"For someone who's looking for a way out but wants to make sure the business keeps going, an ESOP is an excellent vehicle," Rainwater says. With credit tightening and fewer deals in the acquisition pipelines in general, ESOPs also can provide an alternative to selling to someone else for less than an owner hoped. Beyond that, there are big savings on taxes while rewarding the front-line employees who helped build the business.
But things can go wrong at a poorly planned ESOP. The key to success, observers say, is to understand the process, educate employees, and groom the company's future leaders.
"ESOPs are definitely complex," says John Ganahl, CFO at Ganahl Lumber, an eight-yard shop in Anaheim, Calif., whose revenues have grown from $3 million to $291 million since the firm set up its ESOP in 1976. "Ours is about as vanilla as it can get, but it's still not a simple process."
Here's how it works: before retiring, an owner sells his shares in the company to a trust. That trust is usually financed by a bank, which lends money to the ESOP against the company's future earnings. In fact, a "leveraged ESOP," the most common kind, is pretty much identical to any other kind of leveraged buyout: the company takes on debt to buy itself, and has to pay that money back down the road. Owners also have been known to carry the note on that debt themselves, in effect allowing employees to pay them later.
As a company pays down that debt, workers receive shares of the firm through a vesting schedule based on their salaries and time at the firm. When an employee leaves or retires, the ESOP buys back the shares, providing an easy way for the worker to cash out at the end of a career. The plan is free for workers; they don't contribute any money to it. It can be set up at any time, and the owner can sell all or just part of the company.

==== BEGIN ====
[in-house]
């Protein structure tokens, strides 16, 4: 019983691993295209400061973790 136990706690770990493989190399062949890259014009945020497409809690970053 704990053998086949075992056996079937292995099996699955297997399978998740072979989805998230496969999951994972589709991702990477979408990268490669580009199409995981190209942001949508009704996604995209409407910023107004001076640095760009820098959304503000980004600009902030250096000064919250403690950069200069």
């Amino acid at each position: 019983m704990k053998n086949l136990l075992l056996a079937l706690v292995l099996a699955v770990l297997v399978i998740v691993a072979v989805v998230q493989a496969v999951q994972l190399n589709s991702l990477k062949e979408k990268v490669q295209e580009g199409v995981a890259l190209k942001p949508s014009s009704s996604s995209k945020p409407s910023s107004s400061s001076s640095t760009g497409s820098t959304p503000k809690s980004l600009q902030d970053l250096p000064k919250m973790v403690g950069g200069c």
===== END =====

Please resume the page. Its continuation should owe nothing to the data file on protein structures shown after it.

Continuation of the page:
But there can be snags.
One of the sticking points comes from valuing the company in the first place, a step required by law to be conducted every year by an independent third party. Value it too high, and the company risks taking on too much debt. Value it too low, and an owner doesn't get what he feels he deserves. "It's very easy to overburden the company with ESOP debt," says D.S. Berenson, a partner at law firm Johanson Berenson in McLean, Va., which specializes in ESOP structure. "Obviously, that becomes an even more serious issue if you're using a bank in terms of calling in the loan."